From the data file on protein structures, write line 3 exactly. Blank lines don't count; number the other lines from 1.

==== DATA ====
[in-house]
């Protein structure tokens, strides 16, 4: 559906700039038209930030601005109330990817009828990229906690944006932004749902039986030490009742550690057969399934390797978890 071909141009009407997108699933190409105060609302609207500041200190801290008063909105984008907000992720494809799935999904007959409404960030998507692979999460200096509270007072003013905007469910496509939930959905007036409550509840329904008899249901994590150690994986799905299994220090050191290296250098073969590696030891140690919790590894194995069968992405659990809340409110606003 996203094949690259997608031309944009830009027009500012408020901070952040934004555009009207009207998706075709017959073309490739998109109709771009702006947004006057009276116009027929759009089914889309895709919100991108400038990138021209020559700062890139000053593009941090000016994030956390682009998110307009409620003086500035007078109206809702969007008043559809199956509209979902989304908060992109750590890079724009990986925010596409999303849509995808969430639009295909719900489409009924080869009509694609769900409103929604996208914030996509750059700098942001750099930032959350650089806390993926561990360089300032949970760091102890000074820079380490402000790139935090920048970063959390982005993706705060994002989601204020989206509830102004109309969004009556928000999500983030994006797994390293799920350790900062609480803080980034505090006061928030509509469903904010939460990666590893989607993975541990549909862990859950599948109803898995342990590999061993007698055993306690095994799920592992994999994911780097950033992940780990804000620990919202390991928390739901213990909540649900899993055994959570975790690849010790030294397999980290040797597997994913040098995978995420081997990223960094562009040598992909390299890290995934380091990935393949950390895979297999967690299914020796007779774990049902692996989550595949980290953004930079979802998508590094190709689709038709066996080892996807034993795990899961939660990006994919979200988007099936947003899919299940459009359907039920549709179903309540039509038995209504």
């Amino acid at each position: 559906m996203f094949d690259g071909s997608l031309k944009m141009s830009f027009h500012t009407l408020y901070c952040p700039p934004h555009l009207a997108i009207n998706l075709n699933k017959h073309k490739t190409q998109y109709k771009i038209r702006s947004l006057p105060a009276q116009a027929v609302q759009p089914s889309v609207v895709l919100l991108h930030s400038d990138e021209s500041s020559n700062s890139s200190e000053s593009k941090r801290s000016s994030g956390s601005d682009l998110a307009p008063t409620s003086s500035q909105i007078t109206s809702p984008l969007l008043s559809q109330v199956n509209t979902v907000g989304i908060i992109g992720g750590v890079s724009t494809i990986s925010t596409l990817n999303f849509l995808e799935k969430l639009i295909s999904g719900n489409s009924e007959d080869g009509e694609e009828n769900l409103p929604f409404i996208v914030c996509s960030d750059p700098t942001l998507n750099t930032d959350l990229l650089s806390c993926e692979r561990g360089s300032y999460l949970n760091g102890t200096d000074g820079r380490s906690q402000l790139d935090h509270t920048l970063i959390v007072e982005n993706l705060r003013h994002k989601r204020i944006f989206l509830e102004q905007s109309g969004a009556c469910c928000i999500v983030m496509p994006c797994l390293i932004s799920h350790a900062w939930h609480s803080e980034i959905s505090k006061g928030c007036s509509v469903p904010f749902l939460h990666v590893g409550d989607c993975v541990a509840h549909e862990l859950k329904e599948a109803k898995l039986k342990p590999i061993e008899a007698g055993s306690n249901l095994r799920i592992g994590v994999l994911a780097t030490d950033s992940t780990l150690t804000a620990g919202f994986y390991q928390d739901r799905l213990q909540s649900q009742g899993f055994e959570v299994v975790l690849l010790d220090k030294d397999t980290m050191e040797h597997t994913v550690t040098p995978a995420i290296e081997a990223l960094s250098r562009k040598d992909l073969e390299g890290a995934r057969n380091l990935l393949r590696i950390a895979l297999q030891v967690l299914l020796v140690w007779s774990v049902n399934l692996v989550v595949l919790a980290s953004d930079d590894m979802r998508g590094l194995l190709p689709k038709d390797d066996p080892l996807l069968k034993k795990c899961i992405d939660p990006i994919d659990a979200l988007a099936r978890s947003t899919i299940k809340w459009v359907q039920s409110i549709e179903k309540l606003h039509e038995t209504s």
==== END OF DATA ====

């Amino acid at each position: 559906m996203f094949d690259g071909s997608l031309k944009m141009s830009f027009h500012t009407l408020y901070c952040p700039p934004h555009l009207a997108i009207n998706l075709n699933k017959h073309k490739t190409q998109y109709k771009i038209r702006s947004l006057p105060a009276q116009a027929v609302q759009p089914s889309v609207v895709l919100l991108h930030s400038d990138e021209s500041s020559n700062s890139s200190e000053s593009k941090r801290s000016s994030g956390s601005d682009l998110a307009p008063t409620s003086s500035q909105i007078t109206s809702p984008l969007l008043s559809q109330v199956n509209t979902v907000g989304i908060i992109g992720g750590v890079s724009t494809i990986s925010t596409l990817n999303f849509l995808e799935k969430l639009i295909s999904g719900n489409s009924e007959d080869g009509e694609e009828n769900l409103p929604f409404i996208v914030c996509s960030d750059p700098t942001l998507n750099t930032d959350l990229l650089s806390c993926e692979r561990g360089s300032y999460l949970n760091g102890t200096d000074g820079r380490s906690q402000l790139d935090h509270t920048l970063i959390v007072e982005n993706l705060r003013h994002k989601r204020i944006f989206l509830e102004q905007s109309g969004a009556c469910c928000i999500v983030m496509p994006c797994l390293i932004s799920h350790a900062w939930h609480s803080e980034i959905s505090k006061g928030c007036s509509v469903p904010f749902l939460h990666v590893g409550d989607c993975v541990a509840h549909e862990l859950k329904e599948a109803k898995l039986k342990p590999i061993e008899a007698g055993s306690n249901l095994r799920i592992g994590v994999l994911a780097t030490d950033s992940t780990l150690t804000a620990g919202f994986y390991q928390d739901r799905l213990q909540s649900q009742g899993f055994e959570v299994v975790l690849l010790d220090k030294d397999t980290m050191e040797h597997t994913v550690t040098p995978a995420i290296e081997a990223l960094s250098r562009k040598d992909l073969e390299g890290a995934r057969n380091l990935l393949r590696i950390a895979l297999q030891v967690l299914l020796v140690w007779s774990v049902n399934l692996v989550v595949l919790a980290s953004d930079d590894m979802r998508g590094l194995l190709p689709k038709d390797d066996p080892l996807l069968k034993k795990c899961i992405d939660p990006i994919d659990a979200l988007a099936r978890s947003t899919i299940k809340w459009v359907q039920s409110i549709e179903k309540l606003h039509e038995t209504s």